Research Results: If You Restore It, Will Pike Come?

University of Wisconsin researchers check northern pike traps in a ditch near Green Bay. Matt Miller/TNC

University of Wisconsin researchers check northern pike traps in a ditch near Green Bay. Matt Miller/TNC

by Matt Miller, senior science writer

It’s well known that some migratory fish species, like salmon, are able to trace their way back to the stream where they were born. However, conservationists have no idea if this is the case for hundreds of other fish species.

Do pike return to spawn in the streams where they were born, a la salmon?

Not necessarily, at least in the Green Bay watershed.  If there’s suitable habitat, pike will find it and spawn. That’s the central finding of research conducted by the University of Wisconsin’s Pete McIntyre and Dan Oele.

This result may sound like a let-down, but in reality it’s a relief for conservationists in the Green Bay area. The Nature Conservancy and other conservation groups are focused on restoring streams for pike and other fish, but the best methods to accomplish that goal remain uncertain. If pike returned to their natal streams to spawn, they may never find a restored stream even if it contained suitable habitat.

That’s not the case, which is good news for conservation efforts.

The Answer in the Ear Stone

Northern pike aren't picky about where they spawn--which presents both challenges and opportunities for conservationists. Julie Hawkins-Tyrizer/ Northeast Wisconsin Land Trust

Northern pike aren’t picky about where they spawn–which presents both challenges and opportunities for conservationists. Julie Hawkins-Tyrizer/ Northeast Wisconsin Land Trust

As reported previously on Cool Green Science, Dan Oele spent the last two springs collecting northern pike around Green Bay to determine if their birth streams were the same as their spawning streams.

The researchers collected the pike’s otoliths, also known as ear stones. Otoliths have annual growth rings, like trees, and accumulate trace chemicals from the surrounding water column as they form. The chemical snapshot is retained through the fish’s lifetime.

Many streams have a specific—and unique—combination of chemicals, and this chemical profile shows up in the otolith when fish move from one water body to another. Scientists in the lab analyze the fine rings of the otolith to determine where pike spent different years of their lives.

Pike were sampled from four natural rivers, including an urban stream called Duck Creek and two roadside ditches (which, unremarkable as they may look, are heavily used by fish to spawn).

“We hoped that the chemical profile of the different rivers would allow us to draw conclusions on a very fine scale,” says Oele. “That wasn’t the case. We couldn’t distinguish between the four natural rivers. But on a coarse scale we could  tell the difference between the rivers, Duck Creek and the ditches.”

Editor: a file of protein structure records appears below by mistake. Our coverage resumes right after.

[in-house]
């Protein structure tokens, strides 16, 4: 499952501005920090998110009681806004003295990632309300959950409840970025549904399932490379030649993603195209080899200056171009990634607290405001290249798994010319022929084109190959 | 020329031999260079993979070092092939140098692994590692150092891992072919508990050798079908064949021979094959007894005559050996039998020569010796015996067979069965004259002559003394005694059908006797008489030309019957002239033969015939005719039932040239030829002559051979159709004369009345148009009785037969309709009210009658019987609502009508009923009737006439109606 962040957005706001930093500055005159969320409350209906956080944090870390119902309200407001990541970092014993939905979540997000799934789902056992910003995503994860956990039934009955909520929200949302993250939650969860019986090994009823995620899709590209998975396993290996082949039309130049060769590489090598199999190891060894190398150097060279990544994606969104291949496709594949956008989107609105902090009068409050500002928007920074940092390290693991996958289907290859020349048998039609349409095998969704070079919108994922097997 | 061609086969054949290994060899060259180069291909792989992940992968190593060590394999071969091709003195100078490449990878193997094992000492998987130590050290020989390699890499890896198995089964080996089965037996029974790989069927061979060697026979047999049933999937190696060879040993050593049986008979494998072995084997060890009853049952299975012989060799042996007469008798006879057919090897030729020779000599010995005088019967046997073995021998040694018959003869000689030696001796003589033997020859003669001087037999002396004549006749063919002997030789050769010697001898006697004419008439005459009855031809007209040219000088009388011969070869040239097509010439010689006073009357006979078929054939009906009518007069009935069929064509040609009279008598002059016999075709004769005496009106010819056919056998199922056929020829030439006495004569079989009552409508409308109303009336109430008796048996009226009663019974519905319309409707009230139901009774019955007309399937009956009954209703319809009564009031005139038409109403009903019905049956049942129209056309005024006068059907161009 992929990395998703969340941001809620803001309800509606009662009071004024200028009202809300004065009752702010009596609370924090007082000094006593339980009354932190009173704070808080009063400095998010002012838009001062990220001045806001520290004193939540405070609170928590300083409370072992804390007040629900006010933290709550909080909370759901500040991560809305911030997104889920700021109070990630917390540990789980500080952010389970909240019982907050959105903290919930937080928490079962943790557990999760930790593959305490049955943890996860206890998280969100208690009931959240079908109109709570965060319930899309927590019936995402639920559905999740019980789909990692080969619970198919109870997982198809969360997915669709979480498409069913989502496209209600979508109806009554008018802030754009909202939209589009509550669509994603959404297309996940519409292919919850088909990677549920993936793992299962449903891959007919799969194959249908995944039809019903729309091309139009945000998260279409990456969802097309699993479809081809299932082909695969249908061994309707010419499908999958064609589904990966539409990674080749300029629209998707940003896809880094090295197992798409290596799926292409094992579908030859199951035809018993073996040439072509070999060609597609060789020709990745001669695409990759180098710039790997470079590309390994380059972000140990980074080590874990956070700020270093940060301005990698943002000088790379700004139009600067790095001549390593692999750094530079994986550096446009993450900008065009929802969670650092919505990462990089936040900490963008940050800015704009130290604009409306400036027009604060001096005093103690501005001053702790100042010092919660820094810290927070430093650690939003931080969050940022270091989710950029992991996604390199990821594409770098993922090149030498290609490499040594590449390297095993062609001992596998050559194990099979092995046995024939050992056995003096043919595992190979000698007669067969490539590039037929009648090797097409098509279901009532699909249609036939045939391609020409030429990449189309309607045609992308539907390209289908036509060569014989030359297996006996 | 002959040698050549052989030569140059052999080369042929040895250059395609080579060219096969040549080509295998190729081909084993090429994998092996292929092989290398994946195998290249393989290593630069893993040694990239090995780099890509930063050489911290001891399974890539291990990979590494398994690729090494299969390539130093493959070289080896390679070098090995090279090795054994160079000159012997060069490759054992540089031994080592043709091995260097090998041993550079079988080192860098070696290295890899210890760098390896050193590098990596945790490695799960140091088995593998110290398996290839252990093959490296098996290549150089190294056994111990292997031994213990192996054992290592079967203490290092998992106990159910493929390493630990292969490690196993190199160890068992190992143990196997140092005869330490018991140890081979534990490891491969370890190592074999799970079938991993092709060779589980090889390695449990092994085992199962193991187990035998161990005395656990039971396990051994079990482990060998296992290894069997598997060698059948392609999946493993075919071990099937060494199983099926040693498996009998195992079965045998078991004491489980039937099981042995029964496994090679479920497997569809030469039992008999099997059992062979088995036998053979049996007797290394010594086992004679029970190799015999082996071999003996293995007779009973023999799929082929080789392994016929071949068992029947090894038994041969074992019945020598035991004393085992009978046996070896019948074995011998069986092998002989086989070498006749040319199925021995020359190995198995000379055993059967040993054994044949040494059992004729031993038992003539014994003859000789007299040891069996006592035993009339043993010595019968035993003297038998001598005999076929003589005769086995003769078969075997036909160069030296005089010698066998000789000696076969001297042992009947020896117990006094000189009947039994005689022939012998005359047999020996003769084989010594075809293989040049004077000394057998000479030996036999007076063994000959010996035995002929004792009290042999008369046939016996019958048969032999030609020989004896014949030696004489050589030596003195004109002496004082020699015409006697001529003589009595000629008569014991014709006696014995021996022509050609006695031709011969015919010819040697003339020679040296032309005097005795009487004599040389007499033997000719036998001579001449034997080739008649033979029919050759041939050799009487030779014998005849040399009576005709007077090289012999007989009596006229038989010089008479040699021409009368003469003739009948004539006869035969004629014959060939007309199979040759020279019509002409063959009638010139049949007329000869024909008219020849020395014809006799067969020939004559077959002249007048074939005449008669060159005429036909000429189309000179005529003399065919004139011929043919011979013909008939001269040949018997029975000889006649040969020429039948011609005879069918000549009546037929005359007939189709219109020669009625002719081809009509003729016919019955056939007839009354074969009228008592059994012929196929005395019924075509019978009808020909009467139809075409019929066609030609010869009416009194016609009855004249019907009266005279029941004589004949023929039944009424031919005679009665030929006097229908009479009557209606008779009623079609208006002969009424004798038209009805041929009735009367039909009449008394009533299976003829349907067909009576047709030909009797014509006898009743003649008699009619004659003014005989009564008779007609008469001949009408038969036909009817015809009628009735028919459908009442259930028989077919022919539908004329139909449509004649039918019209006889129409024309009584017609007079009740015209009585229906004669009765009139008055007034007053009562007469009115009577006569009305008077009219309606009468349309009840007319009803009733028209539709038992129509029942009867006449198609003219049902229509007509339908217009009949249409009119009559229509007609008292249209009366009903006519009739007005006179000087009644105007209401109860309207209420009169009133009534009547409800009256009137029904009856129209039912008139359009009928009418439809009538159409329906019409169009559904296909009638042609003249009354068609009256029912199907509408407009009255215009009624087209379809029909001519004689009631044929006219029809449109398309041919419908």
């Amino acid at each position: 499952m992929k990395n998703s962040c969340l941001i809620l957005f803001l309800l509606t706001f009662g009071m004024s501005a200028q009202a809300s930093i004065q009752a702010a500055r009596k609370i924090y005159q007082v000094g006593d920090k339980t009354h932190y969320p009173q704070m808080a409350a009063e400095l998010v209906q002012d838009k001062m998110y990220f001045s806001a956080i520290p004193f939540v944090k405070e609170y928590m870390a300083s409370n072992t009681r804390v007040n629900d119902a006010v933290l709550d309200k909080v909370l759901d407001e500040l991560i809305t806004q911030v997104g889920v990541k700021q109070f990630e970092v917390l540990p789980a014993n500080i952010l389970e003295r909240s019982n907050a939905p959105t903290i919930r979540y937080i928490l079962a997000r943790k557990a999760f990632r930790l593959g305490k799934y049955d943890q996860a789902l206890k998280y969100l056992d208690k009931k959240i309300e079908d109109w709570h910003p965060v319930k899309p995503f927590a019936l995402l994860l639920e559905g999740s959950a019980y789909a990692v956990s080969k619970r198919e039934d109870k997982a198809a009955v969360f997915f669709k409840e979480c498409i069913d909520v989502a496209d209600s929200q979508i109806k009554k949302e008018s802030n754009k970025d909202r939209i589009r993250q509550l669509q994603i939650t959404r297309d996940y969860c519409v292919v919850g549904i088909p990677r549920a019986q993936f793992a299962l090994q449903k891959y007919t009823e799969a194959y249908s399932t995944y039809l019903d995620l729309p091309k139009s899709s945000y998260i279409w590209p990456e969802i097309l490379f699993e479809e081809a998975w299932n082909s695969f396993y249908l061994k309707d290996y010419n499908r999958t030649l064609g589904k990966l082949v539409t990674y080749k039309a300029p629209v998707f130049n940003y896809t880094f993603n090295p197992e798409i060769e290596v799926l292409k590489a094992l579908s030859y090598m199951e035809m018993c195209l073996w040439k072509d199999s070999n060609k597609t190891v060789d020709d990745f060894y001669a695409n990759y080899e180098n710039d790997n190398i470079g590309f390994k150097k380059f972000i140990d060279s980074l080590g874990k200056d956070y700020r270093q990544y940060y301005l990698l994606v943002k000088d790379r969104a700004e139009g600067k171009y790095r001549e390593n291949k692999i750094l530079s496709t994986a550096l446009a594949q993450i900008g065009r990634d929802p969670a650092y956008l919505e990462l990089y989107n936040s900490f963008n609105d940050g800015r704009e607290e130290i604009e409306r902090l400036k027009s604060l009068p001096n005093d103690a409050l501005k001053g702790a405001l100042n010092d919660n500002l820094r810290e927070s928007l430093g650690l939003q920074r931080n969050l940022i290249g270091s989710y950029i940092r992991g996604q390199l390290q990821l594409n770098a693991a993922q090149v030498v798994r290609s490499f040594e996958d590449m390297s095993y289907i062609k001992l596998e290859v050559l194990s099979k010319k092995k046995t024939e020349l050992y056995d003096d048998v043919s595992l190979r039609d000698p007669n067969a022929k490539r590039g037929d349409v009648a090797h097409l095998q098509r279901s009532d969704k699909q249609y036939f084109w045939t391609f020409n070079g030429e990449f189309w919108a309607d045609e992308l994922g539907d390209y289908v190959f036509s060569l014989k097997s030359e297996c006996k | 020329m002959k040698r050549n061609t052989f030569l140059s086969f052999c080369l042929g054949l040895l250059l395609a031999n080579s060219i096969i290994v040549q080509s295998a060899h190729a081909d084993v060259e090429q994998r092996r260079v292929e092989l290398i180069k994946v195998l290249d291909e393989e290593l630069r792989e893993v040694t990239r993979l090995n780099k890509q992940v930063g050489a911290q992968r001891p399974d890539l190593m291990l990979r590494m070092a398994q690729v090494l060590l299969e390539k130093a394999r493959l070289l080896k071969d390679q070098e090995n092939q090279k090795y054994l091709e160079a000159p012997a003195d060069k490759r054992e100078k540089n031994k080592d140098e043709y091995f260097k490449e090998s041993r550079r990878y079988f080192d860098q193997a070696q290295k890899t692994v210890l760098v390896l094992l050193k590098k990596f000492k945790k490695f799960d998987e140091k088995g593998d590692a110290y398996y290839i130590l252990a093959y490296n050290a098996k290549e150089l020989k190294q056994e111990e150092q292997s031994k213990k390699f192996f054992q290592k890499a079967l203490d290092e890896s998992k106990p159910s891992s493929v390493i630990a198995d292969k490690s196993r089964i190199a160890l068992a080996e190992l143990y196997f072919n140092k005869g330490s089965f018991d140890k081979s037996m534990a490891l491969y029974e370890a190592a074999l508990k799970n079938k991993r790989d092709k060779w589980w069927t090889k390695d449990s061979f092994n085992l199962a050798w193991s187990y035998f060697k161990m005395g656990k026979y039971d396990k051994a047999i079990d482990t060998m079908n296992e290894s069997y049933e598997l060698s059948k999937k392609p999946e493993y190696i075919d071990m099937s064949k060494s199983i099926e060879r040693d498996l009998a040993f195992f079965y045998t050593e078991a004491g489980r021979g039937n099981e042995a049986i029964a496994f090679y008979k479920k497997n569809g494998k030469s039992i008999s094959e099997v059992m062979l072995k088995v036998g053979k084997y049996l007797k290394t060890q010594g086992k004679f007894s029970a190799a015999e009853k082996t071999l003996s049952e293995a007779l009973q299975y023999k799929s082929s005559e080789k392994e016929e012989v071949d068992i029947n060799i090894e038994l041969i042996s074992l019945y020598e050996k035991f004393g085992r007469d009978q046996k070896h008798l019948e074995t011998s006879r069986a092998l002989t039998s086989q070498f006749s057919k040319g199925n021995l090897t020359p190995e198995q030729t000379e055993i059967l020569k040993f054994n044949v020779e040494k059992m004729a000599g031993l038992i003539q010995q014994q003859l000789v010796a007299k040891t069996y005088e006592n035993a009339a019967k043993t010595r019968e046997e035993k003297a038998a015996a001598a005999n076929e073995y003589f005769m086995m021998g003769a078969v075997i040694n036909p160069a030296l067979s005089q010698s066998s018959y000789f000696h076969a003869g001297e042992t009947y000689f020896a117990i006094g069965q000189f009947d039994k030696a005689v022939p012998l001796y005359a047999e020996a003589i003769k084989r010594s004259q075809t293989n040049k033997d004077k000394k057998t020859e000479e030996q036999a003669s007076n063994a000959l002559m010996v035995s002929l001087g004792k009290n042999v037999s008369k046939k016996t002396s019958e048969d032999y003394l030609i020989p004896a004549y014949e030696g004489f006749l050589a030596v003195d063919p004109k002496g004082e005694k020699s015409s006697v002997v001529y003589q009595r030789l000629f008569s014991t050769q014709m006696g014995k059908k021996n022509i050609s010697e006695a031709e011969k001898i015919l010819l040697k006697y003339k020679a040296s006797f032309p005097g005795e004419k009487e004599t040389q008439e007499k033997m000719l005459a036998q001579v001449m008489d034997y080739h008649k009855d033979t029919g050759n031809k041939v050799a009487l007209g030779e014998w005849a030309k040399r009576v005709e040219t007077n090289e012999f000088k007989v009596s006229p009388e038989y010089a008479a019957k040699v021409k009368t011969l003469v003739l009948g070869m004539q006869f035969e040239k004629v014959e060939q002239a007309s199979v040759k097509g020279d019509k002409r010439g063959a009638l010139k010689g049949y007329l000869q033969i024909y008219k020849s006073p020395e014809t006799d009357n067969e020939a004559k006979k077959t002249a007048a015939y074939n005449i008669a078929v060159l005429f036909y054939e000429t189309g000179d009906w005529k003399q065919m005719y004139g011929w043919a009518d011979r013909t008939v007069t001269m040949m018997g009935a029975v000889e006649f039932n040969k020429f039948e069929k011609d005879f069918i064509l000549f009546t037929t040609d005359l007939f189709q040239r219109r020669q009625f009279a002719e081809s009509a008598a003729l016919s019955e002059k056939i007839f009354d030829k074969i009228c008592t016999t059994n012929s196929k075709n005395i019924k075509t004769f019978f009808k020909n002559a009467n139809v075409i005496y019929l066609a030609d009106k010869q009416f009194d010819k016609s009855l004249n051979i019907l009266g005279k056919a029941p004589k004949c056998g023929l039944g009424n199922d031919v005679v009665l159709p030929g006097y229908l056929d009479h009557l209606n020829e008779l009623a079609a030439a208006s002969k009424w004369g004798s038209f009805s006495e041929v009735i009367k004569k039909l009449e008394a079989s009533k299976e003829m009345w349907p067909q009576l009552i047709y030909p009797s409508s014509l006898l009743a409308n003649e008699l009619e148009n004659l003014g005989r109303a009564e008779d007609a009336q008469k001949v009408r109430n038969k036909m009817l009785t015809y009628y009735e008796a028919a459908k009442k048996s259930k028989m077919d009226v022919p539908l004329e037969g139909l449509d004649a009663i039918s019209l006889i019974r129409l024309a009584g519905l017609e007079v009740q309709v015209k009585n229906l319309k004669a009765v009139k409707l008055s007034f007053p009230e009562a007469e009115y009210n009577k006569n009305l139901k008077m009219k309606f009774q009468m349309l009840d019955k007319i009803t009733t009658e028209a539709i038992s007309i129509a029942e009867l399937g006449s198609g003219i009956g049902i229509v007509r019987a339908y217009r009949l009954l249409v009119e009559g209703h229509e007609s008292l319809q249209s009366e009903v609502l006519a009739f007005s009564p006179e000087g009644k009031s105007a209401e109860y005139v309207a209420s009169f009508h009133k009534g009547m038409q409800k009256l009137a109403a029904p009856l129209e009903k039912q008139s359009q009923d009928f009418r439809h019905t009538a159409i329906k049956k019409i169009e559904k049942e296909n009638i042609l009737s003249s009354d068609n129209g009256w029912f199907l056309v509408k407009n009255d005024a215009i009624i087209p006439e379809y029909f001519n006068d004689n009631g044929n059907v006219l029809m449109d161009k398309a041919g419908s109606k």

Even at that coarse scale, researchers could determine important information on where pike spawn.

“Some of them do seem to return to their natal habitat type, but there’s also evidence that pike frequently spawn in another habitat entirely,” says Oele. “We conclude that pike do not return to spawn in the same waters as they were born. It may sound like a cliché, but that means that if we restore access to spawning grounds, the pike will come.”

At the same time, researchers also captured (in fish traps) young pike in the waters they surveyed, to determine how successful pike were in breeding.

“The cool thing is how well our field research complemented the otolith chemical analysis,” says Oele. “We found out important information about the waters pike were using and their breeding success.”

Answers Lead to More Questions

Floodplains offer ideal spawning habitat for pike. Matt Miller/TNC

Floodplains offer ideal spawning habitat for pike. Matt Miller/TNC

So yes: If you build it, pike will come. But if they come, will they spawn successfully? The answer to that question is more complicated.

“Research often opens more questions than it answers,” says Nicole Van Helden, The Nature Conservancy’s Green Bay conservation director. “There are so many things we don’t know about the wildlife we study.”

Pike need specific conditions to spawn the next generation successfully.  When the adult pike lay eggs, usually in late March or early April, they need a stream substrate where eggs will stick—typically an area with some vegetation. A flooded portion of a river (or the floodplain), with ample plants underwater, is ideal.

That area then must stay wet until the eggs hatch and the young pike mature and can leave that area to return downstream to Green Bay, usually in late May. 

Adult pike will often lay eggs in habitat that is flooded at the time, but sometimes that habitat isn’t a good choice because it dries up too soon. And if they don’t find good habitat, they’ll lay eggs in poor quality habitat, or they may not spawn at all.

“Pike, it turns out, are not picky about where they deposit eggs,” says Oele.